Anti-Semitism Does More Than Provide a Scapegoat

In his recent book Everyday Hate, Dave Rich seeks to explain the ubiquity and persistence of anti-Semitism in the West, focusing in particular on Britain. Kathleen Hayes sums up his argument in her review:

Anti-Semitism does more than provide a scapegoat. Uniquely among forms of racism, it provides adherents a seemingly all-encompassing explanation for why evil exists. From the time of the first blood libel, Jews have been cast as not only an enemy, but an inordinately powerful, sinister, scheming one. (As Theodor Adorno put it in a nutshell, “Anti-Semitism is the rumor about the Jews.”) COVID-19 has inspired a spike in conspiracy theories that blame the pandemic on Jews. Those who spread this lie unwittingly invoke the 14th century, when Jews in continental Europe were blamed for spreading the plague by poisoning wells.

The lodestar of present-day conspiracy theories, The Protocols of the Elders of Zion,“built a bridge into modernity” for Europe’s traditional anti-Jewish mythology. The idea that all Europe’s problems were caused by Jews just seemed to make sense on a visceral level. The Protocols were tremendously popular in Britain, with respectable newspapers enthusiastically asking if it was genuine. The fact that it was soon proved a Russian fake did little to stem its appeal; it remains all too alive today.

Conspiracist theories around Brexit, with George Soros deployed as a demonic figure seeking to undermine democracy, invoke the same tropes. At the same time, conspiracy theories about Israel gain traction in the popular imagination because Israel is Jewish: “They latch onto pre-existing beliefs about how Jews behave, like a climber using footholds cut into the rock by those who have scaled the same mountain centuries before.”

Read more at Fathom

More about: Anglo-Jewry, Anti-Semitism, Coronavirus, Protocols of the Elders of Zion

 

Israel’s Retaliation against the Houthis Sends a Message to the U.S., and to Its Arab Allies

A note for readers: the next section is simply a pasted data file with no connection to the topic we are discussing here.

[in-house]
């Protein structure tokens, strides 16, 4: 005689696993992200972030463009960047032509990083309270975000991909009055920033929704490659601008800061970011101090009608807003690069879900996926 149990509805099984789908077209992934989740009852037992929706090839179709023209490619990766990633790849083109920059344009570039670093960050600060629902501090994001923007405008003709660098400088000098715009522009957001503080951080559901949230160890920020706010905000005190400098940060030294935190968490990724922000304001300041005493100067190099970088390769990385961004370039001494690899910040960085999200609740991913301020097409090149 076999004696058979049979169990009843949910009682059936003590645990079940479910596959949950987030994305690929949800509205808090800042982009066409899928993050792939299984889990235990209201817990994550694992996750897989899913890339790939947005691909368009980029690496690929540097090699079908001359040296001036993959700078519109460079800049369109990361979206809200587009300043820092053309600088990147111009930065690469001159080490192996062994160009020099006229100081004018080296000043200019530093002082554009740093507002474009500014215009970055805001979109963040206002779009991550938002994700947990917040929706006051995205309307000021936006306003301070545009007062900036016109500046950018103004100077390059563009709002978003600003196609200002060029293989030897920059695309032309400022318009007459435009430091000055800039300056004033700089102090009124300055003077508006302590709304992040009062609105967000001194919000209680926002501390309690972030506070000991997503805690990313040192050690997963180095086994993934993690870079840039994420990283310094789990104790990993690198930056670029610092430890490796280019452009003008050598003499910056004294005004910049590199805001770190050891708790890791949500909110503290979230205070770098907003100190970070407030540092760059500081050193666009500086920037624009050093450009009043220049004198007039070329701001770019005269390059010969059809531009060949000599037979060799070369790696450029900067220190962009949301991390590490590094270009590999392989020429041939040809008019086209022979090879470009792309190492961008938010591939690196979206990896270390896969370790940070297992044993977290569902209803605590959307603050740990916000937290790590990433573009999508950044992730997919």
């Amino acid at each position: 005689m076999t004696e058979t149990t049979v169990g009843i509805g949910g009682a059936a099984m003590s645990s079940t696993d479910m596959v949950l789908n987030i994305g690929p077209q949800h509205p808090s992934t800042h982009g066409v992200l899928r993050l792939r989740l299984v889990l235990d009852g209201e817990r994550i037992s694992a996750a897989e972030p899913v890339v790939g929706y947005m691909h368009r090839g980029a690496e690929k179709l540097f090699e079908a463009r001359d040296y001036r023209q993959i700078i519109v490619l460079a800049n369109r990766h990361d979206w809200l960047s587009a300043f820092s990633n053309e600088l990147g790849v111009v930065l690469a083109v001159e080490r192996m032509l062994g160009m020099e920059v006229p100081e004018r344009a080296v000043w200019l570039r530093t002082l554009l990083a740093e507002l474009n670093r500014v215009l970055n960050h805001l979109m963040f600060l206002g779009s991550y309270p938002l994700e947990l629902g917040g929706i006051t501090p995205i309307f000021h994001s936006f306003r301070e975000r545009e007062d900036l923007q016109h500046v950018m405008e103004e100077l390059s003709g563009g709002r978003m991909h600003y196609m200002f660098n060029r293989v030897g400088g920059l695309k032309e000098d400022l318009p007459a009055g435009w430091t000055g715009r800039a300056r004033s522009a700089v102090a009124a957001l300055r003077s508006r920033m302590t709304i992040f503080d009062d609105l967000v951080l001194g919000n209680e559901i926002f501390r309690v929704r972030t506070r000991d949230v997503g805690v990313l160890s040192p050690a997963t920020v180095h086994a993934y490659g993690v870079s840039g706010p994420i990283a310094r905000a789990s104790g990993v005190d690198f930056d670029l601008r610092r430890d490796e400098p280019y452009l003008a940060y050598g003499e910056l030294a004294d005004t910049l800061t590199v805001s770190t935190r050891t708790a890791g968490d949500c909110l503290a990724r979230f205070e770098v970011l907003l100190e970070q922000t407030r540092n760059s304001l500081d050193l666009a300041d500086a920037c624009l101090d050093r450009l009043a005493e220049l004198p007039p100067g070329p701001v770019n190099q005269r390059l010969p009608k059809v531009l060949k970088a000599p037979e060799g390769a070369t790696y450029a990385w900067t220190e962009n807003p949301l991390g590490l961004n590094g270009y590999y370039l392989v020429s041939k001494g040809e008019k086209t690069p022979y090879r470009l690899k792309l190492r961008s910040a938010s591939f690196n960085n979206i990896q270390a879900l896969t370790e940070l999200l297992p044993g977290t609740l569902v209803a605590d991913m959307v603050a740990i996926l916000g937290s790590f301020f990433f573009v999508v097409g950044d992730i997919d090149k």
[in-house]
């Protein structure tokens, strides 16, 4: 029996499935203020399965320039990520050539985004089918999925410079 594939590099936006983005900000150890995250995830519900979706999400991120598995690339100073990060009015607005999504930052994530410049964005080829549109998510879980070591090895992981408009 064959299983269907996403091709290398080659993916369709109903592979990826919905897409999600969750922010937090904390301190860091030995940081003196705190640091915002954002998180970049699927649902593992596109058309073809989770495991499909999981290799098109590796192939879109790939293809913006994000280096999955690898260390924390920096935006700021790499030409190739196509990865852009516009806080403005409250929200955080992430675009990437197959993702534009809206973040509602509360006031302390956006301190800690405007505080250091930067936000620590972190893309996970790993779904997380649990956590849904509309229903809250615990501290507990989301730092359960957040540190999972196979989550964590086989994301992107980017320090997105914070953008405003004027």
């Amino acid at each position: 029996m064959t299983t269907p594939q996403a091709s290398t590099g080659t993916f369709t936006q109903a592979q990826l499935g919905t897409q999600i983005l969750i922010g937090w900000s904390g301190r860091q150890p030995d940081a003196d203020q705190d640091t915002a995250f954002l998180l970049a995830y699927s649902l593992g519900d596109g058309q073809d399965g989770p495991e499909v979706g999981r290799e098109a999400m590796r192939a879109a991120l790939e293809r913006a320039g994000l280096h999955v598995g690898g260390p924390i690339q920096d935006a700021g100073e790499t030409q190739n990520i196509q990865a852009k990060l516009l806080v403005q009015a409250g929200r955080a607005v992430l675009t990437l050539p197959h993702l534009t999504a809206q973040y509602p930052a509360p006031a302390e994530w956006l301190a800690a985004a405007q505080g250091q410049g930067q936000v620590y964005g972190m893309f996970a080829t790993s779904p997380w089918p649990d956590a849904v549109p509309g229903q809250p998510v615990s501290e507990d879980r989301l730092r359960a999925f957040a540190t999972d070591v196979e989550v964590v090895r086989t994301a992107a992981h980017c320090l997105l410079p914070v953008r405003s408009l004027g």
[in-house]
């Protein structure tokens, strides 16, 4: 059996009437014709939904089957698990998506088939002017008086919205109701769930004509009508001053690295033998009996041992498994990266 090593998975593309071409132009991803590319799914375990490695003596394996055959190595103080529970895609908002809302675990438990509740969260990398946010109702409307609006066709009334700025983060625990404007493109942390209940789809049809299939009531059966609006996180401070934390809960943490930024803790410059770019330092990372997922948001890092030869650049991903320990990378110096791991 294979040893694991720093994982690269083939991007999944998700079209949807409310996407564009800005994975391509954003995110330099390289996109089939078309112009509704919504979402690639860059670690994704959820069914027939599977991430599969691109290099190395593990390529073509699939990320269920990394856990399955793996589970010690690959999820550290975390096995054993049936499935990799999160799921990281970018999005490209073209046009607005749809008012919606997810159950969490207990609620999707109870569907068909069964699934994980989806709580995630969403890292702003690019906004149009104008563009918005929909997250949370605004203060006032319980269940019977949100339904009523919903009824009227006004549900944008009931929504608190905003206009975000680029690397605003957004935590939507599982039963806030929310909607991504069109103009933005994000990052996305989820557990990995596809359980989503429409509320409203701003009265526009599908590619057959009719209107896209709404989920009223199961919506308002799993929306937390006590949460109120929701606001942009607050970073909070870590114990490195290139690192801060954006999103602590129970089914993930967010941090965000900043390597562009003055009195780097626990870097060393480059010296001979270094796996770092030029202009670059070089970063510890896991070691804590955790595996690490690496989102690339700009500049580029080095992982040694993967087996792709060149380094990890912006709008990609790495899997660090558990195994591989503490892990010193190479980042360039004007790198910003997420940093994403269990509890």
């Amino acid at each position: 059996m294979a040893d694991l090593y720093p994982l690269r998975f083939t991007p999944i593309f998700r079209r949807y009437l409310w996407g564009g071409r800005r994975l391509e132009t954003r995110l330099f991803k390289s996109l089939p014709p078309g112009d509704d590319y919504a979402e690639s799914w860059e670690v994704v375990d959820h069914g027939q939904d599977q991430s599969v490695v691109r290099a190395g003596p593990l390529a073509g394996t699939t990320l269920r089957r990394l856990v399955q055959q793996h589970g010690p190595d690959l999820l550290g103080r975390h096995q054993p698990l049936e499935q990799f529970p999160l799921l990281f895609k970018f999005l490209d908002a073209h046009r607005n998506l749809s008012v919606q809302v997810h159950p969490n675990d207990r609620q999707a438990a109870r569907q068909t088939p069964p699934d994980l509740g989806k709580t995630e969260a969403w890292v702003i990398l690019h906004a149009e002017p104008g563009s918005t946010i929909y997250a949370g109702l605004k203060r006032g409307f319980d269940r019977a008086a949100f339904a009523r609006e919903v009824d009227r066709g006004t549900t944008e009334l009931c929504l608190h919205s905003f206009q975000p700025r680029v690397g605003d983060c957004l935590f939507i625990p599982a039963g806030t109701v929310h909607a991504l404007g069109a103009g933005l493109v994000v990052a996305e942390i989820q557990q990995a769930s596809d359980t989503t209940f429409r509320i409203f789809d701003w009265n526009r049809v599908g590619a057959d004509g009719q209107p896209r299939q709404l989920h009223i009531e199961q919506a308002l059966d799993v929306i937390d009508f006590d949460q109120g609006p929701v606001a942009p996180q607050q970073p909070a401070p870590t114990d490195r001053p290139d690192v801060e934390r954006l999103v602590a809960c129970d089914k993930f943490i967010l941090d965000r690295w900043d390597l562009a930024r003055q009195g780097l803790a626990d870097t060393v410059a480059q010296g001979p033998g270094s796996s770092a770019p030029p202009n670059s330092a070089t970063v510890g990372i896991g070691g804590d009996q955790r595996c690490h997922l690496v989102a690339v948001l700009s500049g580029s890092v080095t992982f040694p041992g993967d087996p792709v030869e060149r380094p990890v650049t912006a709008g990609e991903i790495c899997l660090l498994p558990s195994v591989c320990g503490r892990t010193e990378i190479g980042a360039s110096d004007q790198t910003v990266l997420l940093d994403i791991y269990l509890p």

The drone that struck a Tel Aviv high-rise on Thursday night is believed to have traveled over 2,000 kilometers, flying from Yemen over Egypt and then above the Mediterranean before veering eastward toward the Israeli coast. Since October, the Houthis have launched over 200 drones at Israel. Nor is this the first attempt to strike Tel Aviv, only the first successful one. Noah Rothman observes that the Houthis’ persistent attacks on Israel and on international shipping are largely the result of the U.S.-led coalition’s anemic response:

Had the Biden administration taken a more proactive and vigorous approach to neutralizing the Houthis’ capabilities, Israel would not be obliged to expand to Yemen the theater of operations in the war Hamas inaugurated on October 7. The prospects of a regional war grow larger by the day, not because Israel cannot “take the win,” as President Biden reportedly told Benjamin Netanyahu following a full-scale direct Iranian attack on the Jewish state, but because hostile foreign actors are killing its citizens. Jerusalem is obliged to defend them and the sovereignty of Israel’s borders.

Biden’s hesitancy was fueled by his apprehension over the prospect of a “wider war” in the Middle East. But his hesitancy is what is going to give him the war he so cravenly sought to avoid.

In this context, the nature of the Israeli response is significant: rather than follow the American strategy of striking isolated weapons depots and the like, IDF jets struck the port city of Hodeida—the sort of major target the U.S. has shied away from. The mission was likely the furthest-ever carried out by the Israel Air Force, hitting a site 200 kilometers further from Israel than Tehran. Yoel Guzansky and Ilan Zalayat comment:

The message that Israel sent was intended to reach the moderate Arab countries, the West, and especially the United States. . . . The message to the coalition countries is that “the containment” had failed and the Houthis must be hit harder. The Hodeida port is the lifeline of the Houthi economy and continued damage to it will make it extremely difficult for this economy, which is also facing significant American sanctions.

Read more at National Review

More about: Houthis, Israeli Security, U.S. Foreign policy